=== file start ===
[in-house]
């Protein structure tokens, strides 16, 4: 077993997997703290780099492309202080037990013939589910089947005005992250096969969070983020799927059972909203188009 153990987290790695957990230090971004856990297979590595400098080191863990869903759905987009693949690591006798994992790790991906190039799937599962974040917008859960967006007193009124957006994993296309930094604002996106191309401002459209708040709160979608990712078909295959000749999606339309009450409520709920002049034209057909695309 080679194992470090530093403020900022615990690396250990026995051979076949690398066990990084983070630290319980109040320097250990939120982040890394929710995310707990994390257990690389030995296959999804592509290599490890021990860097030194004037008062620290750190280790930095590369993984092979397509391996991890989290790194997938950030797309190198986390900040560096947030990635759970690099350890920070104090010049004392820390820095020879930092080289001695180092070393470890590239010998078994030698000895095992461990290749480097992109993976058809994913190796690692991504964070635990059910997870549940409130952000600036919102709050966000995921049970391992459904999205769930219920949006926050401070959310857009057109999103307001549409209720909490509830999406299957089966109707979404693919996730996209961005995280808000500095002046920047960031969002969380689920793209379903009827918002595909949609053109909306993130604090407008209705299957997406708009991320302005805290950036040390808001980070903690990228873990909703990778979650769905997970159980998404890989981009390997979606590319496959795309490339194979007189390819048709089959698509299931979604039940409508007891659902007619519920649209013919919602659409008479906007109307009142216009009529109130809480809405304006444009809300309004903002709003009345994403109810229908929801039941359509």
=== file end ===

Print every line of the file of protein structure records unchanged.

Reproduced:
[in-house]
């Protein structure tokens, strides 16, 4: 077993997997703290780099492309202080037990013939589910089947005005992250096969969070983020799927059972909203188009 153990987290790695957990230090971004856990297979590595400098080191863990869903759905987009693949690591006798994992790790991906190039799937599962974040917008859960967006007193009124957006994993296309930094604002996106191309401002459209708040709160979608990712078909295959000749999606339309009450409520709920002049034209057909695309 080679194992470090530093403020900022615990690396250990026995051979076949690398066990990084983070630290319980109040320097250990939120982040890394929710995310707990994390257990690389030995296959999804592509290599490890021990860097030194004037008062620290750190280790930095590369993984092979397509391996991890989290790194997938950030797309190198986390900040560096947030990635759970690099350890920070104090010049004392820390820095020879930092080289001695180092070393470890590239010998078994030698000895095992461990290749480097992109993976058809994913190796690692991504964070635990059910997870549940409130952000600036919102709050966000995921049970391992459904999205769930219920949006926050401070959310857009057109999103307001549409209720909490509830999406299957089966109707979404693919996730996209961005995280808000500095002046920047960031969002969380689920793209379903009827918002595909949609053109909306993130604090407008209705299957997406708009991320302005805290950036040390808001980070903690990228873990909703990778979650769905997970159980998404890989981009390997979606590319496959795309490339194979007189390819048709089959698509299931979604039940409508007891659902007619519920649209013919919602659409008479906007109307009142216009009529109130809480809405304006444009809300309004903002709003009345994403109810229908929801039941359509």